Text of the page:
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A Sample Computation of Kinematic Properties from Cloud Motion Vectors

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  • a Stanford Research Institute, Menlo Park, Calif.
  • | b Goddard Space Flight Center, Greenbelt, Md.
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Abstract

Distributions of relative vorticity and balanced height are computed from the cloud velocities associated with the cloud structure of an extratropical cyclone over the continental United States during a three-day period in March 1970. Using the SRI/NASA Electronic Display System, cloud motions are obtained from the abundance of cloud elements shown in series of ATS III photographs. Because of the absence of data on the specific height of cloud elements measured, cloud motions are assigned to a “mid-level” (when subjectively classified as middle clouds), or to a “high-level” (when subjectively classified as cirrus clouds). Derived vorticity and balanced height are compared with concurrent NMC analyses and also with similar kinematic quantities obtained from rawins at three constant-pressure levels. The computations of relative vorticity using “mid-level” cloud motion vectors show encouraging results. Patterns of computed cyclonic vorticity are related to the development, location and movement of the surface cyclone. Computed absolute values of relative vorticity show moderate correlation with 500-mb NMC values but show good positive correlation with vorticity computed from concurrent rawinsonde data for the 700-mb level. The analyses suggest that the “mid-level” corresponds best to the 700-mb level.

The vorticity analysis from the “high-level” motion vectors presented difficulties resulting from the wide latitudinal range in the height of cirrus. It is concluded that, with the addition of concurrent radiometric data, kinematic computations from cloud motions will improve beyond the results found in this investigation.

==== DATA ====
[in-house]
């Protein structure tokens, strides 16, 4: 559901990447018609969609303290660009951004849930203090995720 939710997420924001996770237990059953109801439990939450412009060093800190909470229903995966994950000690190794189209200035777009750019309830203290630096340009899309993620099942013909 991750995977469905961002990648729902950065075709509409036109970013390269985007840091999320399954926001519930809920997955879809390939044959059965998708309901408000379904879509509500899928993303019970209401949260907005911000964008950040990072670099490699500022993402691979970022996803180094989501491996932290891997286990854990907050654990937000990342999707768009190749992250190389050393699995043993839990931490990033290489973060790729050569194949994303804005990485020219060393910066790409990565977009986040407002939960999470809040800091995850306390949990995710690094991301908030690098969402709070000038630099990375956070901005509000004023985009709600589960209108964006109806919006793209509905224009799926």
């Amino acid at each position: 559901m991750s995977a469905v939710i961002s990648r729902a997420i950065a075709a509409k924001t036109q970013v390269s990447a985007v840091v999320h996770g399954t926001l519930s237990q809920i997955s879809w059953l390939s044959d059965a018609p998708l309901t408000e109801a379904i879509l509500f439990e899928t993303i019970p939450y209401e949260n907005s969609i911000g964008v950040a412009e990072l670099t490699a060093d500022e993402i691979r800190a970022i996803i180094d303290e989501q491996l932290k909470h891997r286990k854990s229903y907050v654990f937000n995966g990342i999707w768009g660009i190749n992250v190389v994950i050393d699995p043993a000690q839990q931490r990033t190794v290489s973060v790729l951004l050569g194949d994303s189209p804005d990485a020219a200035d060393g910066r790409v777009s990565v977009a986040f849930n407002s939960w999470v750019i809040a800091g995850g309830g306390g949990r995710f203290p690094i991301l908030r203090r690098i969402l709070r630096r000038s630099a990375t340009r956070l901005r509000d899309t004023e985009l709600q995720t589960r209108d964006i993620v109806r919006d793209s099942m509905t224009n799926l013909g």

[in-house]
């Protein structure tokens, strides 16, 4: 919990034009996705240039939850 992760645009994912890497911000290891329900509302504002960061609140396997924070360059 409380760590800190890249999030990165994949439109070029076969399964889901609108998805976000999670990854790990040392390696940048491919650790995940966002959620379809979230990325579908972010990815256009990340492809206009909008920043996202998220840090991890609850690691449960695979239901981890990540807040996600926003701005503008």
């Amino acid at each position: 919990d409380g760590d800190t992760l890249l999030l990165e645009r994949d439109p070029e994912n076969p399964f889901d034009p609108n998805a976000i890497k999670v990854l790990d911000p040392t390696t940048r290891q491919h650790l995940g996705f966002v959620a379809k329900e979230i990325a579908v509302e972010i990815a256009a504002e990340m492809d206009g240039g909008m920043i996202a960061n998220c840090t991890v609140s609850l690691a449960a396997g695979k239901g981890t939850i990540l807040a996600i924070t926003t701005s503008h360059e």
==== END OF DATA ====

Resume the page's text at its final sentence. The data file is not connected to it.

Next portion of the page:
Abstract

Distributions of relative vorticity and balanced height are computed from the cloud velocities associated with the cloud structure of an extratropical cyclone over the continental United States during a three-day period in March 1970. Using the SRI/NASA Electronic Display System, cloud motions are obtained from the abundance of cloud elements shown in series of ATS III photographs. Because of the absence of data on the specific height of cloud elements measured, cloud motions are assigned to a “mid-level” (when subjectively classified as middle clouds), or to a “high-level” (when subjectively classified as cirrus clouds). Derived vorticity and balanced height are compared with concurrent NMC analyses and also with similar kinematic quantities obtained from rawins at three constant-pressure levels. The computations of relative vorticity using “mid-level” cloud motion vectors show encouraging results. Patterns of computed cyclonic vorticity are related to the development, location and movement of the surface cyclone. Computed absolute values of relative vorticity show moderate correlation with 500-mb NMC values but show good positive correlation with vorticity computed from concurrent rawinsonde data for the 700-mb level. The analyses suggest that the “mid-level” corresponds best to the 700-mb level.

The vorticity analysis from the “high-level” motion vectors presented difficulties resulting from the wide latitudinal range in the height of cirrus. It is concluded that, with the addition of concurrent radiometric data, kinematic computations from cloud motions will improve beyond the results found in this investigation.

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